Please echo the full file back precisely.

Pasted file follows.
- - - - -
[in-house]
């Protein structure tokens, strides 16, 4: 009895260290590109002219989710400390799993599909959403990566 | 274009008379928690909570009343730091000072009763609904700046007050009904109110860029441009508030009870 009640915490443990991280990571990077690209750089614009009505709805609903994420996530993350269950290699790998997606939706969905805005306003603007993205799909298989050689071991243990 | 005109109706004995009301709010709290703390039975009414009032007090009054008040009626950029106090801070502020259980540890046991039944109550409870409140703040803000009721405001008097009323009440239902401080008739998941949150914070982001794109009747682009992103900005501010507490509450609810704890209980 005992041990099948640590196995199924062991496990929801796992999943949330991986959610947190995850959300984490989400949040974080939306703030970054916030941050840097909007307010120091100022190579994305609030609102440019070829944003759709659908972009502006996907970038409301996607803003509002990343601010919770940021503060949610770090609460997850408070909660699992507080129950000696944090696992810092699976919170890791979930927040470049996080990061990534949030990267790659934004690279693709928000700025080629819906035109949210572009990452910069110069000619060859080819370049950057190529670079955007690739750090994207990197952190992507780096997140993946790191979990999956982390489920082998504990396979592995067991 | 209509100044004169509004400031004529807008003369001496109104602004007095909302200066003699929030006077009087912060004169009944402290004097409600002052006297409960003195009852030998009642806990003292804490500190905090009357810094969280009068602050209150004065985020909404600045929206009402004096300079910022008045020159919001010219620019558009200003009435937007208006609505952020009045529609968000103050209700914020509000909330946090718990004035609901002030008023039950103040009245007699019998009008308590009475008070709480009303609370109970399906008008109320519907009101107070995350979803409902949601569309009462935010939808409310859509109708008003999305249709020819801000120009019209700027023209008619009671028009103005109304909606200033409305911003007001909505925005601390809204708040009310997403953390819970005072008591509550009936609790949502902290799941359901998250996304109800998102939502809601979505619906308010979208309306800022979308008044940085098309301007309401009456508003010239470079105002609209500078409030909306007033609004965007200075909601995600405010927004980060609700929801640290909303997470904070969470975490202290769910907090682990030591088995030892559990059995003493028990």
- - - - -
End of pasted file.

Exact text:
[in-house]
């Protein structure tokens, strides 16, 4: 009895260290590109002219989710400390799993599909959403990566 | 274009008379928690909570009343730091000072009763609904700046007050009904109110860029441009508030009870 009640915490443990991280990571990077690209750089614009009505709805609903994420996530993350269950290699790998997606939706969905805005306003603007993205799909298989050689071991243990 | 005109109706004995009301709010709290703390039975009414009032007090009054008040009626950029106090801070502020259980540890046991039944109550409870409140703040803000009721405001008097009323009440239902401080008739998941949150914070982001794109009747682009992103900005501010507490509450609810704890209980 005992041990099948640590196995199924062991496990929801796992999943949330991986959610947190995850959300984490989400949040974080939306703030970054916030941050840097909007307010120091100022190579994305609030609102440019070829944003759709659908972009502006996907970038409301996607803003509002990343601010919770940021503060949610770090609460997850408070909660699992507080129950000696944090696992810092699976919170890791979930927040470049996080990061990534949030990267790659934004690279693709928000700025080629819906035109949210572009990452910069110069000619060859080819370049950057190529670079955007690739750090994207990197952190992507780096997140993946790191979990999956982390489920082998504990396979592995067991 | 209509100044004169509004400031004529807008003369001496109104602004007095909302200066003699929030006077009087912060004169009944402290004097409600002052006297409960003195009852030998009642806990003292804490500190905090009357810094969280009068602050209150004065985020909404600045929206009402004096300079910022008045020159919001010219620019558009200003009435937007208006609505952020009045529609968000103050209700914020509000909330946090718990004035609901002030008023039950103040009245007699019998009008308590009475008070709480009303609370109970399906008008109320519907009101107070995350979803409902949601569309009462935010939808409310859509109708008003999305249709020819801000120009019209700027023209008619009671028009103005109304909606200033409305911003007001909505925005601390809204708040009310997403953390819970005072008591509550009936609790949502902290799941359901998250996304109800998102939502809601979505619906308010979208309306800022979308008044940085098309301007309401009456508003010239470079105002609209500078409030909306007033609004965007200075909601995600405010927004980060609700929801640290909303997470904070969470975490202290769910907090682990030591088995030892559990059995003493028990």